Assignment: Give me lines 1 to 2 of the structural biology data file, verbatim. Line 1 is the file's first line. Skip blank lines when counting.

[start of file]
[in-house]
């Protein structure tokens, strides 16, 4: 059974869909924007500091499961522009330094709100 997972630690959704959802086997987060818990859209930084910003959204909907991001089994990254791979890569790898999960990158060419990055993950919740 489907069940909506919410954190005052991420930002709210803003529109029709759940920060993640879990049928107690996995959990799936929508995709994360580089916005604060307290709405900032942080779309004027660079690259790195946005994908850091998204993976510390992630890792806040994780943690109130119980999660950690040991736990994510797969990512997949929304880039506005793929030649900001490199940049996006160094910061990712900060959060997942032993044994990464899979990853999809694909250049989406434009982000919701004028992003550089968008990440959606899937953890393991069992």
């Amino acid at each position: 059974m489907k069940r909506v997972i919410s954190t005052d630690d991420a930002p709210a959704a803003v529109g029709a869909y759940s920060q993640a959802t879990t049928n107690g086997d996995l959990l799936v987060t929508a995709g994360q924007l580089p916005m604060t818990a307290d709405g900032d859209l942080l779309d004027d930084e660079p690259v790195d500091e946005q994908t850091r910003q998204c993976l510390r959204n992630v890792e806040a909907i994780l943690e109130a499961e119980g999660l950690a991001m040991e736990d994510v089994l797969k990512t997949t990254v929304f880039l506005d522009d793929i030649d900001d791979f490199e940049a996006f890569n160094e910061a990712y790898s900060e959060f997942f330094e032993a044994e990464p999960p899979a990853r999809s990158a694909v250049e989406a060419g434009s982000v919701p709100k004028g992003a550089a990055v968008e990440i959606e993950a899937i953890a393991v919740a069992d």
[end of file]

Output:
[in-house]
């Protein structure tokens, strides 16, 4: 059974869909924007500091499961522009330094709100 997972630690959704959802086997987060818990859209930084910003959204909907991001089994990254791979890569790898999960990158060419990055993950919740 489907069940909506919410954190005052991420930002709210803003529109029709759940920060993640879990049928107690996995959990799936929508995709994360580089916005604060307290709405900032942080779309004027660079690259790195946005994908850091998204993976510390992630890792806040994780943690109130119980999660950690040991736990994510797969990512997949929304880039506005793929030649900001490199940049996006160094910061990712900060959060997942032993044994990464899979990853999809694909250049989406434009982000919701004028992003550089968008990440959606899937953890393991069992």